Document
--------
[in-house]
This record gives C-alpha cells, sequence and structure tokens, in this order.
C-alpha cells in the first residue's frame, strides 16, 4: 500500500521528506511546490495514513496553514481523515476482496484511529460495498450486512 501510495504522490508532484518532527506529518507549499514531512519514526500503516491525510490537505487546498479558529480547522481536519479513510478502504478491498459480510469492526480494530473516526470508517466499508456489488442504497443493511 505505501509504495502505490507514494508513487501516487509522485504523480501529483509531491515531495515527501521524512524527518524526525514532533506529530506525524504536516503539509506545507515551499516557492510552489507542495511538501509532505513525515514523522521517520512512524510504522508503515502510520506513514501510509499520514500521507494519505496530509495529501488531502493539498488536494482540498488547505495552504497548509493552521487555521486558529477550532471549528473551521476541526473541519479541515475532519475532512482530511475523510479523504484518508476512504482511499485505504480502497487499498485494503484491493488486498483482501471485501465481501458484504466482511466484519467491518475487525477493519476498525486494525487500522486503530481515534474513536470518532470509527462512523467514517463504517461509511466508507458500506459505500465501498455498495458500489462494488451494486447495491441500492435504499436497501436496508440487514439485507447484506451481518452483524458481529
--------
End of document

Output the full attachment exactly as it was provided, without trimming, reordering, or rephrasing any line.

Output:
[in-house]
This record gives C-alpha cells, sequence and structure tokens, in this order.
C-alpha cells in the first residue's frame, strides 16, 4: 500500500521528506511546490495514513496553514481523515476482496484511529460495498450486512 501510495504522490508532484518532527506529518507549499514531512519514526500503516491525510490537505487546498479558529480547522481536519479513510478502504478491498459480510469492526480494530473516526470508517466499508456489488442504497443493511 505505501509504495502505490507514494508513487501516487509522485504523480501529483509531491515531495515527501521524512524527518524526525514532533506529530506525524504536516503539509506545507515551499516557492510552489507542495511538501509532505513525515514523522521517520512512524510504522508503515502510520506513514501510509499520514500521507494519505496530509495529501488531502493539498488536494482540498488547505495552504497548509493552521487555521486558529477550532471549528473551521476541526473541519479541515475532519475532512482530511475523510479523504484518508476512504482511499485505504480502497487499498485494503484491493488486498483482501471485501465481501458484504466482511466484519467491518475487525477493519476498525486494525487500522486503530481515534474513536470518532470509527462512523467514517463504517461509511466508507458500506459505500465501498455498495458500489462494488451494486447495491441500492435504499436497501436496508440487514439485507447484506451481518452483524458481529